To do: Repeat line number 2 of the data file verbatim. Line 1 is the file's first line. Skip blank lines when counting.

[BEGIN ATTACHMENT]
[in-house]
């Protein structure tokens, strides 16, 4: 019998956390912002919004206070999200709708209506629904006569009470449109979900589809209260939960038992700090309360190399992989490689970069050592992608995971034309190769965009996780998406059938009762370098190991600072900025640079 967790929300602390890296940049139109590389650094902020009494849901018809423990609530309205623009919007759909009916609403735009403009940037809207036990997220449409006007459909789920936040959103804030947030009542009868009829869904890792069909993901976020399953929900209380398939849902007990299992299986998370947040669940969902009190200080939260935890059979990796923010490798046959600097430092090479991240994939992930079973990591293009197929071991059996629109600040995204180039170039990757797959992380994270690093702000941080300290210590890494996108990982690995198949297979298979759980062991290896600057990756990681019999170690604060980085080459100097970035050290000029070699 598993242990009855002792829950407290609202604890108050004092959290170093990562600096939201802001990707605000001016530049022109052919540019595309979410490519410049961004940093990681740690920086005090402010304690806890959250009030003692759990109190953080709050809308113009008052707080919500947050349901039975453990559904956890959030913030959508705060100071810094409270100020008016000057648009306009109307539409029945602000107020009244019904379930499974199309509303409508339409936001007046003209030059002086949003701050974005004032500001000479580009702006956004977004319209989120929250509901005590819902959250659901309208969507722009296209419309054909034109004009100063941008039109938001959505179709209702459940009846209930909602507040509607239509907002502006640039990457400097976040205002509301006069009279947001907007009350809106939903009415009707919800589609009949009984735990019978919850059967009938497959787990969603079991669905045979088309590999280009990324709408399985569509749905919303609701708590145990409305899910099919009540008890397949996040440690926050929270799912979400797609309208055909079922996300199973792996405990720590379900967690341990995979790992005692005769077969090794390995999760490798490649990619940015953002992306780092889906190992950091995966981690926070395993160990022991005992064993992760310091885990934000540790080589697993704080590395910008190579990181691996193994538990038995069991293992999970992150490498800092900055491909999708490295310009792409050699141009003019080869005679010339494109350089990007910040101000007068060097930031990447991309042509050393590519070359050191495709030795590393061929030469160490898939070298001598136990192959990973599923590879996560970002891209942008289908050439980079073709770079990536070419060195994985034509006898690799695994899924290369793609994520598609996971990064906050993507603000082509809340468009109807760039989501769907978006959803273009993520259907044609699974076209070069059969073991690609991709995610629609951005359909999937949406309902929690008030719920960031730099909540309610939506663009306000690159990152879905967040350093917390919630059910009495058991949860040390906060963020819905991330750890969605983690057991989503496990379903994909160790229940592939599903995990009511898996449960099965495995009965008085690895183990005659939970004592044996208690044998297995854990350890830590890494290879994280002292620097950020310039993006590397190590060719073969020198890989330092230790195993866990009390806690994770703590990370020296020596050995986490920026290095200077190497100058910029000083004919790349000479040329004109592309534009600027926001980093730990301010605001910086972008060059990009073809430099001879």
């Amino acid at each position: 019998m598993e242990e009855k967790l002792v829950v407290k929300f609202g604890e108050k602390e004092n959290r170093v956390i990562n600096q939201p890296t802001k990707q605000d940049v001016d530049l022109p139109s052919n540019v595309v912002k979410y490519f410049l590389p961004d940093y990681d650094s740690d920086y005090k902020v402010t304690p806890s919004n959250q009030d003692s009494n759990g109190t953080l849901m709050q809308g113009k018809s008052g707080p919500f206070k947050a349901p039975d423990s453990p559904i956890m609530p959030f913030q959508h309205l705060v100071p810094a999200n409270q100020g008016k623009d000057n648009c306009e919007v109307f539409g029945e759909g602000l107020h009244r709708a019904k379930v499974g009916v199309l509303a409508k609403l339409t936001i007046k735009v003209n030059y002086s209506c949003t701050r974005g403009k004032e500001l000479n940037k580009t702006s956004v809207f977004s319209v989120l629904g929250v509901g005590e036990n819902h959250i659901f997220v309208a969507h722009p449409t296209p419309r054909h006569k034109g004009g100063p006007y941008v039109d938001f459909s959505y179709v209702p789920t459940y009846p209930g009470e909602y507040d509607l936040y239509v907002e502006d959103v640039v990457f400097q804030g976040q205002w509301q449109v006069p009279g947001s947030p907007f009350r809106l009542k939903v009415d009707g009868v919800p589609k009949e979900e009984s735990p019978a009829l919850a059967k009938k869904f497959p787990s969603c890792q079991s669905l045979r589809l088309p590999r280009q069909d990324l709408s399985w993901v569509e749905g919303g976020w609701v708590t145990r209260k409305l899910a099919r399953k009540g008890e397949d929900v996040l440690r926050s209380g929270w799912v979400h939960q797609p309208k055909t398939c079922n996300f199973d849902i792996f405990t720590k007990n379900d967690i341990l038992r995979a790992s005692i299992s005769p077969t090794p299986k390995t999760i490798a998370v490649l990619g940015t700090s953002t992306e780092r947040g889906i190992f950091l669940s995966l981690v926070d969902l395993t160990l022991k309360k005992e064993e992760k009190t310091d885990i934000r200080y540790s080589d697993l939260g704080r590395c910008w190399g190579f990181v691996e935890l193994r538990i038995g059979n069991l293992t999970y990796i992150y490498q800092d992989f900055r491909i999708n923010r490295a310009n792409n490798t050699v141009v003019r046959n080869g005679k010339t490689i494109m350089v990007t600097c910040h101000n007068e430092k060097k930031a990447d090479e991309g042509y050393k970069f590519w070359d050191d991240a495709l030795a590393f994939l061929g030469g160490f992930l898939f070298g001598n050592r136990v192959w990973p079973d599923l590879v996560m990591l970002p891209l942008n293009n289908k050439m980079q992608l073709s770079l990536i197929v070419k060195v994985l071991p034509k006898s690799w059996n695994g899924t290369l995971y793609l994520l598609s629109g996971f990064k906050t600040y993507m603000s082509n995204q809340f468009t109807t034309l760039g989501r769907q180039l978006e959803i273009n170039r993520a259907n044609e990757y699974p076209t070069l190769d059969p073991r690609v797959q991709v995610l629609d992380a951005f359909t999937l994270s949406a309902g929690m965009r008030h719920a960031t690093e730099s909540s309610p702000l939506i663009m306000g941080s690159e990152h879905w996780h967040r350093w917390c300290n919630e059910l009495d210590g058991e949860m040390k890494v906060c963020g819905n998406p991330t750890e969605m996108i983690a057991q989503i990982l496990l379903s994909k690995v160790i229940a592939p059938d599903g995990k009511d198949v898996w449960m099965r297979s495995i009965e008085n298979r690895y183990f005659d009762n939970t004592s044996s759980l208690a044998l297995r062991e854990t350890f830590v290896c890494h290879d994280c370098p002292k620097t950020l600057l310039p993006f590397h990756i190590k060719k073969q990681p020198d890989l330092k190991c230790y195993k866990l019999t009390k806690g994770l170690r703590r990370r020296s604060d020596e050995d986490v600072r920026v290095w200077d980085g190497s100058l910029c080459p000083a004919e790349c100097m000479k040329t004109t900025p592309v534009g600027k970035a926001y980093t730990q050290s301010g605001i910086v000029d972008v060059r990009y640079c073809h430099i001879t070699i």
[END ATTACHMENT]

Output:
């Protein structure tokens, strides 16, 4: 019998956390912002919004206070999200709708209506629904006569009470449109979900589809209260939960038992700090309360190399992989490689970069050592992608995971034309190769965009996780998406059938009762370098190991600072900025640079 967790929300602390890296940049139109590389650094902020009494849901018809423990609530309205623009919007759909009916609403735009403009940037809207036990997220449409006007459909789920936040959103804030947030009542009868009829869904890792069909993901976020399953929900209380398939849902007990299992299986998370947040669940969902009190200080939260935890059979990796923010490798046959600097430092090479991240994939992930079973990591293009197929071991059996629109600040995204180039170039990757797959992380994270690093702000941080300290210590890494996108990982690995198949297979298979759980062991290896600057990756990681019999170690604060980085080459100097970035050290000029070699 598993242990009855002792829950407290609202604890108050004092959290170093990562600096939201802001990707605000001016530049022109052919540019595309979410490519410049961004940093990681740690920086005090402010304690806890959250009030003692759990109190953080709050809308113009008052707080919500947050349901039975453990559904956890959030913030959508705060100071810094409270100020008016000057648009306009109307539409029945602000107020009244019904379930499974199309509303409508339409936001007046003209030059002086949003701050974005004032500001000479580009702006956004977004319209989120929250509901005590819902959250659901309208969507722009296209419309054909034109004009100063941008039109938001959505179709209702459940009846209930909602507040509607239509907002502006640039990457400097976040205002509301006069009279947001907007009350809106939903009415009707919800589609009949009984735990019978919850059967009938497959787990969603079991669905045979088309590999280009990324709408399985569509749905919303609701708590145990409305899910099919009540008890397949996040440690926050929270799912979400797609309208055909079922996300199973792996405990720590379900967690341990995979790992005692005769077969090794390995999760490798490649990619940015953002992306780092889906190992950091995966981690926070395993160990022991005992064993992760310091885990934000540790080589697993704080590395910008190579990181691996193994538990038995069991293992999970992150490498800092900055491909999708490295310009792409050699141009003019080869005679010339494109350089990007910040101000007068060097930031990447991309042509050393590519070359050191495709030795590393061929030469160490898939070298001598136990192959990973599923590879996560970002891209942008289908050439980079073709770079990536070419060195994985034509006898690799695994899924290369793609994520598609996971990064906050993507603000082509809340468009109807760039989501769907978006959803273009993520259907044609699974076209070069059969073991690609991709995610629609951005359909999937949406309902929690008030719920960031730099909540309610939506663009306000690159990152879905967040350093917390919630059910009495058991949860040390906060963020819905991330750890969605983690057991989503496990379903994909160790229940592939599903995990009511898996449960099965495995009965008085690895183990005659939970004592044996208690044998297995854990350890830590890494290879994280002292620097950020310039993006590397190590060719073969020198890989330092230790195993866990009390806690994770703590990370020296020596050995986490920026290095200077190497100058910029000083004919790349000479040329004109592309534009600027926001980093730990301010605001910086972008060059990009073809430099001879």